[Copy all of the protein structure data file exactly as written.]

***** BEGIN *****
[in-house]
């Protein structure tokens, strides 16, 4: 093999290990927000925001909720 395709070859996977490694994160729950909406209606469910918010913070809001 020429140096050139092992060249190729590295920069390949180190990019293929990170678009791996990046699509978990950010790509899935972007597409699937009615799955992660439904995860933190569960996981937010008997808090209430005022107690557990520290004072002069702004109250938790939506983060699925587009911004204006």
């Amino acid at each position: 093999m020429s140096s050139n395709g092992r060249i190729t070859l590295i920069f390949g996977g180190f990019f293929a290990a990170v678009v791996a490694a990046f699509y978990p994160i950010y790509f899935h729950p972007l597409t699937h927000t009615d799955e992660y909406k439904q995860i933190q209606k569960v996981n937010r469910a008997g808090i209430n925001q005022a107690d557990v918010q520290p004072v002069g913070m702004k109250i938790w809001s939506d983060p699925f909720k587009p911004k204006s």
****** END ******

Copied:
[in-house]
């Protein structure tokens, strides 16, 4: 093999290990927000925001909720 395709070859996977490694994160729950909406209606469910918010913070809001 020429140096050139092992060249190729590295920069390949180190990019293929990170678009791996990046699509978990950010790509899935972007597409699937009615799955992660439904995860933190569960996981937010008997808090209430005022107690557990520290004072002069702004109250938790939506983060699925587009911004204006």
């Amino acid at each position: 093999m020429s140096s050139n395709g092992r060249i190729t070859l590295i920069f390949g996977g180190f990019f293929a290990a990170v678009v791996a490694a990046f699509y978990p994160i950010y790509f899935h729950p972007l597409t699937h927000t009615d799955e992660y909406k439904q995860i933190q209606k569960v996981n937010r469910a008997g808090i209430n925001q005022a107690d557990v918010q520290p004072v002069g913070m702004k109250i938790w809001s939506d983060p699925f909720k587009p911004k204006s």